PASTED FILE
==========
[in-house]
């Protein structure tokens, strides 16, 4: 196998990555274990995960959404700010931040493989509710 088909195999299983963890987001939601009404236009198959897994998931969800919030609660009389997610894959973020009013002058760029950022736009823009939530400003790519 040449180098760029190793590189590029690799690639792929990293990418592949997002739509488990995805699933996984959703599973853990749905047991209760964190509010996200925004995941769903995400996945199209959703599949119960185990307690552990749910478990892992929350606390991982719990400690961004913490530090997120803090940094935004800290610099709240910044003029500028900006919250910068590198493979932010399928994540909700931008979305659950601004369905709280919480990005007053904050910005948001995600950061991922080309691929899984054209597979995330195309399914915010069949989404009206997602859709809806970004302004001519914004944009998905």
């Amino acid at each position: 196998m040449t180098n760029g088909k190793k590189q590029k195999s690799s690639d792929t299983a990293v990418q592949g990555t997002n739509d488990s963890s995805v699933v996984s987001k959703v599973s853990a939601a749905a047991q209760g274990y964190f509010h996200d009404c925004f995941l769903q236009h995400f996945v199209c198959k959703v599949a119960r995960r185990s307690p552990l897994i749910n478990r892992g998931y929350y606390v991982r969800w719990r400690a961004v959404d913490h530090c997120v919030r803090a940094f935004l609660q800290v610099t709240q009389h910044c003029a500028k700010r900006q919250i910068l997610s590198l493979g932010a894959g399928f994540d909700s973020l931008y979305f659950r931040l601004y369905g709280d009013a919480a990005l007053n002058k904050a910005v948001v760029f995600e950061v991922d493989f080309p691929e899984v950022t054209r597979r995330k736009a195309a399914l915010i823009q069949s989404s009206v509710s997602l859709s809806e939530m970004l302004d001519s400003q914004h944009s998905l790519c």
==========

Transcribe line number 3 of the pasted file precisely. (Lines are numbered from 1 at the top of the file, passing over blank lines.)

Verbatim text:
């Amino acid at each position: 196998m040449t180098n760029g088909k190793k590189q590029k195999s690799s690639d792929t299983a990293v990418q592949g990555t997002n739509d488990s963890s995805v699933v996984s987001k959703v599973s853990a939601a749905a047991q209760g274990y964190f509010h996200d009404c925004f995941l769903q236009h995400f996945v199209c198959k959703v599949a119960r995960r185990s307690p552990l897994i749910n478990r892992g998931y929350y606390v991982r969800w719990r400690a961004v959404d913490h530090c997120v919030r803090a940094f935004l609660q800290v610099t709240q009389h910044c003029a500028k700010r900006q919250i910068l997610s590198l493979g932010a894959g399928f994540d909700s973020l931008y979305f659950r931040l601004y369905g709280d009013a919480a990005l007053n002058k904050a910005v948001v760029f995600e950061v991922d493989f080309p691929e899984v950022t054209r597979r995330k736009a195309a399914l915010i823009q069949s989404s009206v509710s997602l859709s809806e939530m970004l302004d001519s400003q914004h944009s998905l790519c």